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Dear Richard Madeley: ‘Is sulking for hours better than full-on arguments?’

We are both quite conflict-averse, timid almost, and most of the time it means we are well matched'
We are both quite conflict-averse, timid almost, and most of the time it means we are well matched' - Ron Number

Dear Richard,

Can you help my boyfriend and me deal with our occasional small disagreements better? We are both quite conflict-averse, timid almost, and most of the time it means we are well matched.

But we both take criticism – or anything that might be construed as criticism – deeply to heart, and so if we try to explain why we said the thing we said, which the other person thought was impatient or unkind, we just make it worse. We never get into a full-blown row but just sulk for a few hours, by which time everything seems OK again.

The thing is I don’t think it would be very healthy for us to argue more freely – a previous partner was extremely fond of a row and it just made me feel browbeaten and a little abused, to be honest.

I know lots of people make a big fuss about it being better not to beat around the bush but I think many, or even most, of those people just say things like that to make a smoke screen for their own malicious tendencies. There must be an honest and kind way of working out these differences – but what?

— Anne, Gloucs

Dear Anne,

Your letter reminded me of that famous spoof headline by veteran journalist Claud Cockburn: ‘Small earthquake in Chile. Not many dead.’ In other words… exactly what’s the story, here?

Don’t get me wrong, Anne – I’m not dismissing your concerns in any way. Not at all. But I do think you (and your partner) need a little perspective. I think you’re in danger of elevating a relatively small problem into something it isn’t. I have friends – and family – who would give their eye teeth to be able to quarrel on the level you and your boyfriend do. What were the words you used to describe your rows? ‘Small… occasional.’ Well, lucky you!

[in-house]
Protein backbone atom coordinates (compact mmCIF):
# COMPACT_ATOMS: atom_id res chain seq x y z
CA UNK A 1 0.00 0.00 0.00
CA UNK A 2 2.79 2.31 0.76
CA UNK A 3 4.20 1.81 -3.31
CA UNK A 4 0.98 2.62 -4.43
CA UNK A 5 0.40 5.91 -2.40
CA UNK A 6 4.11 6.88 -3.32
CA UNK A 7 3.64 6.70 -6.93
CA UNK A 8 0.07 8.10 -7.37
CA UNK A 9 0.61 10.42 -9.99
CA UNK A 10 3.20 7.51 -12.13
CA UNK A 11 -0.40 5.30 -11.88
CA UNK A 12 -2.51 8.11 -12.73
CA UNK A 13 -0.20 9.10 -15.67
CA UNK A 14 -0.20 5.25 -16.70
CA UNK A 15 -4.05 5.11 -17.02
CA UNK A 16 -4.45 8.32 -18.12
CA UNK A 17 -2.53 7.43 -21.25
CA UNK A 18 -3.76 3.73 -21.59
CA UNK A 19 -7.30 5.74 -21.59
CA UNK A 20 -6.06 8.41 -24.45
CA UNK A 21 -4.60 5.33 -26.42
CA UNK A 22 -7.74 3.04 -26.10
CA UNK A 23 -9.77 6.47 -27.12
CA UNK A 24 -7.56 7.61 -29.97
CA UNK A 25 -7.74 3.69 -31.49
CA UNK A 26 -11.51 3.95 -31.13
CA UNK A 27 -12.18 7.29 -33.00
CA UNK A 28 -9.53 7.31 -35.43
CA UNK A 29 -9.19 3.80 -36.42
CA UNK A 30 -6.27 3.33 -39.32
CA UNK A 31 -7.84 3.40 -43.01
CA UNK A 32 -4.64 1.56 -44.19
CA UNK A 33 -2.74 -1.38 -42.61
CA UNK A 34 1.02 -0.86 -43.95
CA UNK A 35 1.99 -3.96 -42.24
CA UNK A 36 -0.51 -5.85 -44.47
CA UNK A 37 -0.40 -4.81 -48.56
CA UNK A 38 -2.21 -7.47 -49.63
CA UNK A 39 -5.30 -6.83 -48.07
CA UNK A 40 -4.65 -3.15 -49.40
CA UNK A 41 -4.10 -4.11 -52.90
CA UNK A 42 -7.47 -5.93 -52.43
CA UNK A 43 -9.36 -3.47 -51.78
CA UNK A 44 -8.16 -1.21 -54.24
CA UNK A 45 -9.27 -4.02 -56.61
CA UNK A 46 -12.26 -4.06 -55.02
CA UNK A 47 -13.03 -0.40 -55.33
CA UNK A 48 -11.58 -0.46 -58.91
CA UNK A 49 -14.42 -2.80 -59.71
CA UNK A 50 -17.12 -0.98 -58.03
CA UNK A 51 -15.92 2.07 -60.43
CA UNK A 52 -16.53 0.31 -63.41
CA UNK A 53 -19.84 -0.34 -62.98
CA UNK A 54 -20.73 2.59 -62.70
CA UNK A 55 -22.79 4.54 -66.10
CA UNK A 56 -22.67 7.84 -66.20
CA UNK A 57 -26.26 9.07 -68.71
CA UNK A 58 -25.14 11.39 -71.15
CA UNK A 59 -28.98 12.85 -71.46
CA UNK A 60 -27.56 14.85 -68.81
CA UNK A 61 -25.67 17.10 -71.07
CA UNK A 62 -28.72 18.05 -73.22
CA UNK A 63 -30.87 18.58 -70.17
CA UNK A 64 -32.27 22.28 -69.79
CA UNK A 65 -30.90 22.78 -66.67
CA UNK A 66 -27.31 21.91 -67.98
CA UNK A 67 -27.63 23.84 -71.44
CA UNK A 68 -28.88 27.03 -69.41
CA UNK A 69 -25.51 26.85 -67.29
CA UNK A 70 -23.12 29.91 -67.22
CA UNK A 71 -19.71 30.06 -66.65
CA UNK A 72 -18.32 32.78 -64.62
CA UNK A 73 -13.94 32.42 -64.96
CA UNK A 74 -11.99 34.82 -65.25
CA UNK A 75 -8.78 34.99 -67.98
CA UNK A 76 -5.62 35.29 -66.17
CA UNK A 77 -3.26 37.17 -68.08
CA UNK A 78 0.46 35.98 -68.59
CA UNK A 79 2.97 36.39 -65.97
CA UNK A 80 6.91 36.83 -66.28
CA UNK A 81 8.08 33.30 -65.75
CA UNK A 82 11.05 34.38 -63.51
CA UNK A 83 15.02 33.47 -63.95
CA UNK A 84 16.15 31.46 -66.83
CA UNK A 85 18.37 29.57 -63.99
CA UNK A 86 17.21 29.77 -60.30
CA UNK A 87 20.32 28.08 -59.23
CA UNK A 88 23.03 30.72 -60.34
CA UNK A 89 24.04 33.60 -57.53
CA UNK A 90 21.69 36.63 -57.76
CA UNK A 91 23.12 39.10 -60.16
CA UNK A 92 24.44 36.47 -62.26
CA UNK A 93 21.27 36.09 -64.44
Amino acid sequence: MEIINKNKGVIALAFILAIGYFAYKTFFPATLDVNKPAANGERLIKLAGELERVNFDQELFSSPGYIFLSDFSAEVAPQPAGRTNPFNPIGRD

Let me put it like this. Supposing you had friends who were in a relationship marked by endless, exhausting confrontations? Imagine they went for therapy, and their arguments were initially defined as ‘frequent and explosive’. But after a few months of counselling, that definition had shrunk into ‘small and occasional’. Result!

It seems to me you are extremely well matched. Neither of you is happy with conflict, which is why you’re both so good (usually) at avoiding it.

But conflict in any relationship is unavoidable, Anne. And when it occurs in yours, your shared instincts are to damp it down, minimise it, mute it. Sure, that may mean a few hours of repressed frustration and sulkiness, but look at the payoff. You haven’t said damaging, hurtful things to each other. You haven’t been horribly destructive. There’s no smoking rubble, just the odd cracked window.

In other words, a small earthquake – not a seismic catastrophe. So I honestly don’t think you have a problem, Anne. In fact, on reflection, I actually think you’re rather blessed. Like a lot of my readers I’m sure, I envy you!

You can find more of Richard Madeley’s advice here or submit your own dilemma below.

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